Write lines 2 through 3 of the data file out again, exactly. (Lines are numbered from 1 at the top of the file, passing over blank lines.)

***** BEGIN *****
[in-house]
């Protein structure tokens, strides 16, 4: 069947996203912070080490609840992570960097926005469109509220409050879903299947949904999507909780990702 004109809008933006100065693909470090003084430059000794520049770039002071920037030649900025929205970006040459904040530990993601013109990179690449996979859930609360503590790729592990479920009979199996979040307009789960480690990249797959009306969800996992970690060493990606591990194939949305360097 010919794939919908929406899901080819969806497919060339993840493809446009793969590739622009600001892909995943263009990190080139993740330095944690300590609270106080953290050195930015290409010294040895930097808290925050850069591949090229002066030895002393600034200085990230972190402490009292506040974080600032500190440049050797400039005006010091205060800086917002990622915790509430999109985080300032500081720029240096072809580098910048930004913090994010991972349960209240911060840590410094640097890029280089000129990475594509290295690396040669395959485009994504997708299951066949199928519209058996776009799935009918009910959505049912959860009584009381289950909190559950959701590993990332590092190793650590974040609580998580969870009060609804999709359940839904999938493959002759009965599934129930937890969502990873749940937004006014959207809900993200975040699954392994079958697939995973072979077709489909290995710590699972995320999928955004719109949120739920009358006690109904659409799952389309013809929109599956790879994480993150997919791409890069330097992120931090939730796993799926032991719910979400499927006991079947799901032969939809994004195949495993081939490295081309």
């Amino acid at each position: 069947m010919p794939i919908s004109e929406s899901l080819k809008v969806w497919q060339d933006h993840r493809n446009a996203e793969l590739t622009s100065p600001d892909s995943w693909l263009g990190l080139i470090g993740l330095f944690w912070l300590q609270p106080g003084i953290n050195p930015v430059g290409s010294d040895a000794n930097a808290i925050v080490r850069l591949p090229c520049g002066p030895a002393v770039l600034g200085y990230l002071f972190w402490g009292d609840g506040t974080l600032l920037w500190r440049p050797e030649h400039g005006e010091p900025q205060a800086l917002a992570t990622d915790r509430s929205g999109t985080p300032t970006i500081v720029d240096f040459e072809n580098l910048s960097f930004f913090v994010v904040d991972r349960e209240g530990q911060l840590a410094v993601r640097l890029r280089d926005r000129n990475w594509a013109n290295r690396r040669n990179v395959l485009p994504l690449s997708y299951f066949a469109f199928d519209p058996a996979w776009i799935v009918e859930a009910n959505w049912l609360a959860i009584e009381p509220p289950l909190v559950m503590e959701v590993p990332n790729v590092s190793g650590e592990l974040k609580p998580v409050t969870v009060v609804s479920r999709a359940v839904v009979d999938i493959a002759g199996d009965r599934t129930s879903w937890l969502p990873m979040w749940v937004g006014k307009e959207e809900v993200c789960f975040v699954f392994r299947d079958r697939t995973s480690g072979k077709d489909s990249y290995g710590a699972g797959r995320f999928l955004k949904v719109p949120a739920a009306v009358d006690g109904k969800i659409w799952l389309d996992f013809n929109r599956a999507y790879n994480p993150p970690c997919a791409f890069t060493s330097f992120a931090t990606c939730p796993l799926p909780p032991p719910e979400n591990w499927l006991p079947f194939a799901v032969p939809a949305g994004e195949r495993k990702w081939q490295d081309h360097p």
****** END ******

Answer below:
């Protein structure tokens, strides 16, 4: 069947996203912070080490609840992570960097926005469109509220409050879903299947949904999507909780990702 004109809008933006100065693909470090003084430059000794520049770039002071920037030649900025929205970006040459904040530990993601013109990179690449996979859930609360503590790729592990479920009979199996979040307009789960480690990249797959009306969800996992970690060493990606591990194939949305360097 010919794939919908929406899901080819969806497919060339993840493809446009793969590739622009600001892909995943263009990190080139993740330095944690300590609270106080953290050195930015290409010294040895930097808290925050850069591949090229002066030895002393600034200085990230972190402490009292506040974080600032500190440049050797400039005006010091205060800086917002990622915790509430999109985080300032500081720029240096072809580098910048930004913090994010991972349960209240911060840590410094640097890029280089000129990475594509290295690396040669395959485009994504997708299951066949199928519209058996776009799935009918009910959505049912959860009584009381289950909190559950959701590993990332590092190793650590974040609580998580969870009060609804999709359940839904999938493959002759009965599934129930937890969502990873749940937004006014959207809900993200975040699954392994079958697939995973072979077709489909290995710590699972995320999928955004719109949120739920009358006690109904659409799952389309013809929109599956790879994480993150997919791409890069330097992120931090939730796993799926032991719910979400499927006991079947799901032969939809994004195949495993081939490295081309």
């Amino acid at each position: 069947m010919p794939i919908s004109e929406s899901l080819k809008v969806w497919q060339d933006h993840r493809n446009a996203e793969l590739t622009s100065p600001d892909s995943w693909l263009g990190l080139i470090g993740l330095f944690w912070l300590q609270p106080g003084i953290n050195p930015v430059g290409s010294d040895a000794n930097a808290i925050v080490r850069l591949p090229c520049g002066p030895a002393v770039l600034g200085y990230l002071f972190w402490g009292d609840g506040t974080l600032l920037w500190r440049p050797e030649h400039g005006e010091p900025q205060a800086l917002a992570t990622d915790r509430s929205g999109t985080p300032t970006i500081v720029d240096f040459e072809n580098l910048s960097f930004f913090v994010v904040d991972r349960e209240g530990q911060l840590a410094v993601r640097l890029r280089d926005r000129n990475w594509a013109n290295r690396r040669n990179v395959l485009p994504l690449s997708y299951f066949a469109f199928d519209p058996a996979w776009i799935v009918e859930a009910n959505w049912l609360a959860i009584e009381p509220p289950l909190v559950m503590e959701v590993p990332n790729v590092s190793g650590e592990l974040k609580p998580v409050t969870v009060v609804s479920r999709a359940v839904v009979d999938i493959a002759g199996d009965r599934t129930s879903w937890l969502p990873m979040w749940v937004g006014k307009e959207e809900v993200c789960f975040v699954f392994r299947d079958r697939t995973s480690g072979k077709d489909s990249y290995g710590a699972g797959r995320f999928l955004k949904v719109p949120a739920a009306v009358d006690g109904k969800i659409w799952l389309d996992f013809n929109r599956a999507y790879n994480p993150p970690c997919a791409f890069t060493s330097f992120a931090t990606c939730p796993l799926p909780p032991p719910e979400n591990w499927l006991p079947f194939a799901v032969p939809a949305g994004e195949r495993k990702w081939q490295d081309h360097p």